Q Around 1980, my 17-year-old son and a friend, knowing my love of wicker and old things, surprised me with this furniture, which they flat-boated up the Wabash River. The pieces were in a river summer cottage that had been abandoned sometime in the late 1950s, when land access was no longer available.
A metal tag on each item reads, “Merikord American Chair Company, Sheboygan, Wisconsin, The World’s Best Wicker Furniture.” The upholstery has faded to the silvery colors shown, but the cushion sides indicate they were originally a red and navy pattern. In addition to a round table, there is also a kidney-shaped table.
I have tried without success to find out more about the wicker and the company. The upholstery is very beautiful, frayed and worn as it is, and I hesitate to reupholster if doing so will devalue the pieces.
Here’s hoping you can help me. My son Mark and I would both like to know more about one of the loveliest gifts he has ever given me.
–S.J., Delphi, Ind.
A I hope your photographs will reproduce here since you have a very nice set of early wicker furniture. I wasn’t able to locate any specific information on the Merikord American Chair Company but I do know Wisconsin was a major center of furniture manufacture in the late 19th and early 20th century.
From the relatively simple design of these pieces I would date them from the 1910-1930 period. The dark paint could well be original. Today people generally sell old wicker painted white but most pieces were originally painted a dark shade of green or brown. Your upholstery may also be original and it reminds me of the some of the Arts & Crafts fabric patterns developed by William Morris of England. Probably the easiest thing to do would be to reupholster right over the old fabric. That way it could be preserved and protected.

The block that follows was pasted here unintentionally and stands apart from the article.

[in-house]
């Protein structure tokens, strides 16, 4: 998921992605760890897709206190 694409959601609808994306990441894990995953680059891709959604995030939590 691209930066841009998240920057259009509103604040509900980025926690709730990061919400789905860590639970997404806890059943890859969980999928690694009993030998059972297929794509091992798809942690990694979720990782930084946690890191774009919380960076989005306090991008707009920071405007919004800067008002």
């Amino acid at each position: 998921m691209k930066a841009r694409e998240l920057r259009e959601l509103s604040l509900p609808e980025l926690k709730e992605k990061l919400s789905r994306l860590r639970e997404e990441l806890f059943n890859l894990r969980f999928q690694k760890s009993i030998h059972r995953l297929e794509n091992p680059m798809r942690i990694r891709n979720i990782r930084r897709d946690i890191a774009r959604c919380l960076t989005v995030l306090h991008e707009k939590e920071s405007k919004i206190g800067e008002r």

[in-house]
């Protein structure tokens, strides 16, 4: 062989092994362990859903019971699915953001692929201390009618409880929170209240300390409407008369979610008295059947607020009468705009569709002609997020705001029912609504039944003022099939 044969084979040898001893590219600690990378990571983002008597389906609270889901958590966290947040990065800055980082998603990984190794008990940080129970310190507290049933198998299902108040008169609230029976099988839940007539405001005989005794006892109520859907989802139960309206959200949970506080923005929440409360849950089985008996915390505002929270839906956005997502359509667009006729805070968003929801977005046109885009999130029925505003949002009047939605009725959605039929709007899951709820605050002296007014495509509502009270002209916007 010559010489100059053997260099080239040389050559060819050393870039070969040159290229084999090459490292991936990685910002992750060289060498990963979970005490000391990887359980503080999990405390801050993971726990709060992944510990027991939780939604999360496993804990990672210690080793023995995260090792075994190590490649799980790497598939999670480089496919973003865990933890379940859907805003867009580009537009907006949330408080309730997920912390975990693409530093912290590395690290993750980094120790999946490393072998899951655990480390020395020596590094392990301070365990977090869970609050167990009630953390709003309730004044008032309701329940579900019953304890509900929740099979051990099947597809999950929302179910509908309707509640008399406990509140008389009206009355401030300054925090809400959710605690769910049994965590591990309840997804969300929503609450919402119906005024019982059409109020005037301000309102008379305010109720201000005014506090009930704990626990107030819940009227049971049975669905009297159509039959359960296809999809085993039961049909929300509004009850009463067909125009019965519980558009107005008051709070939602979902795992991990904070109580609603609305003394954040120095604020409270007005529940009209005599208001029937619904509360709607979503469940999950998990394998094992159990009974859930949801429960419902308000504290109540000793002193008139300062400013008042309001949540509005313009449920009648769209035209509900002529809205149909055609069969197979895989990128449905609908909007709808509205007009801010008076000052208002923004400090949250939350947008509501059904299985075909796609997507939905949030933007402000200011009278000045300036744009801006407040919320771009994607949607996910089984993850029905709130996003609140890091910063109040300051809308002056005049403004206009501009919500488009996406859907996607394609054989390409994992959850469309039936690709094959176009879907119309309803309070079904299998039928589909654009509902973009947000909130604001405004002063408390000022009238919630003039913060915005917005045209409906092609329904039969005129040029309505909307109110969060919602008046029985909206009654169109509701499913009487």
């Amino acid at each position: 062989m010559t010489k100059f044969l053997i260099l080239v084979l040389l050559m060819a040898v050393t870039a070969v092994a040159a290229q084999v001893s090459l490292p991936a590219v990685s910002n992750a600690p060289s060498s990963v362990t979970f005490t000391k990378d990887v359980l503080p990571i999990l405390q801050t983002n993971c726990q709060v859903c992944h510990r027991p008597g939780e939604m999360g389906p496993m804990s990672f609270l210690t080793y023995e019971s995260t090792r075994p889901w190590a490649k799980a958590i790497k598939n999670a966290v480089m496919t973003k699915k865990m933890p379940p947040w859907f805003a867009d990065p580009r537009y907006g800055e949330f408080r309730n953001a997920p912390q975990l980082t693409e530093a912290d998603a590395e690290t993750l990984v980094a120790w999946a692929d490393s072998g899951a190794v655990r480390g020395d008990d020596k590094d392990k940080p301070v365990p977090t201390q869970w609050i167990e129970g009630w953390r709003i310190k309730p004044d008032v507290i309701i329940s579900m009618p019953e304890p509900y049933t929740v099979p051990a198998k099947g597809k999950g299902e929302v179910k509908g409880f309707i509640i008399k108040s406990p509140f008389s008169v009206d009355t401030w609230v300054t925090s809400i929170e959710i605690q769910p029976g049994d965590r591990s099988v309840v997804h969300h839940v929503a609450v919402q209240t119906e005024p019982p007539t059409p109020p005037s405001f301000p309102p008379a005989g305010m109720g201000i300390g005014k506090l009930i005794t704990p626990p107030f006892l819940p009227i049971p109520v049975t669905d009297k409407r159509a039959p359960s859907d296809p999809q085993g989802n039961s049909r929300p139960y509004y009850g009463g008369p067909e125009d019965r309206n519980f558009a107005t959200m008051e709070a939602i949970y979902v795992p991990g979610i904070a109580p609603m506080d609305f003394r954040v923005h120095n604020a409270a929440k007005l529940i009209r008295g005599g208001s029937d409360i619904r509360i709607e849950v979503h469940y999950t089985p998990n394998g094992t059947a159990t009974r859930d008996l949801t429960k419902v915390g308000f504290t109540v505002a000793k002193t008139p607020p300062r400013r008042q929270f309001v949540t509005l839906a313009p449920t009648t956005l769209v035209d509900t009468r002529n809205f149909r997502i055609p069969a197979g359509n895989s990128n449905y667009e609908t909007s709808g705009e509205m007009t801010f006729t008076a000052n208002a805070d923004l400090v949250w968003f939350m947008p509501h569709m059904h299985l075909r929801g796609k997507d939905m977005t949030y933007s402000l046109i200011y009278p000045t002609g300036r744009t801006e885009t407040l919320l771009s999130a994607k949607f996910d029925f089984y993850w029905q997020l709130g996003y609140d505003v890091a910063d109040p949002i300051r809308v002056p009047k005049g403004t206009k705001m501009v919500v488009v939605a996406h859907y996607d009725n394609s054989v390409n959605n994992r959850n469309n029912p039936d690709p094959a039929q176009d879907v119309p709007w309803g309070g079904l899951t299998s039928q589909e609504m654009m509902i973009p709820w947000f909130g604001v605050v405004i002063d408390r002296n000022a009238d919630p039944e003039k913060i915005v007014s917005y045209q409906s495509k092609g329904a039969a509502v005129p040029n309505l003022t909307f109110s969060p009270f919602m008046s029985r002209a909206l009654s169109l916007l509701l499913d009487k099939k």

Although I don’t see as much old wicker furniture being sold today as I did some 20 or 30 years ago, I still feel your large set could easily be valued in the $1,500-$2,000 range.
UPDATE: The April 9 column had a question about an antique glass car bottle 20 inches long. I am a glass bank collector. This car was made my Libby glass in the late 1960s and early ’70s. I have the car in its original box. It is about 5½ gallons and has a decorative screw-on lid. It is a class D glass bank with a value of $75-$100. Shirley Middleton
Q I am hoping you can give me some information on this bedroom furniture. My parents bought it for me in about 1946 from a gentleman in Cresco, Iowa. It had belonged to his daughter, and the set was old even then. My dad cut the sleigh bed down and the foot is now the headboard. It’s very plain with no trim. Also, through the years, the mirror stand for chest of drawers has disappeared. In addition to pieces in the pictures, and the bed, there is also a straight chair. I am just curious about this set, its history, age, value or any information you can give me. I have looked in books and antique stores through the years but have never seen anything that looks like it.
–N.R., Houston, Texas
A From your photos I would date your bedroom set to the early 20th century, about 1910-1920. It appears that the dressing table and tall chest may be faced with either curly or bird’s-eye maple, a detail popular around 1910. Dressing tables also became more common as part of bedroom sets about that era.
Although the bed headboard has been cut down, that probably doesn’t detract too much from the market value since some modern homes can’t fit in a high-backed antique bed. Even my grandfather did the same thing to a Golden Oak bed he and my grandmother received in the 1920s. The missing mirror frame may affect the value a bit but at least you have a mirror to go with it. As is, I’d say that your set could be valued in the $1,000-$1,500 range.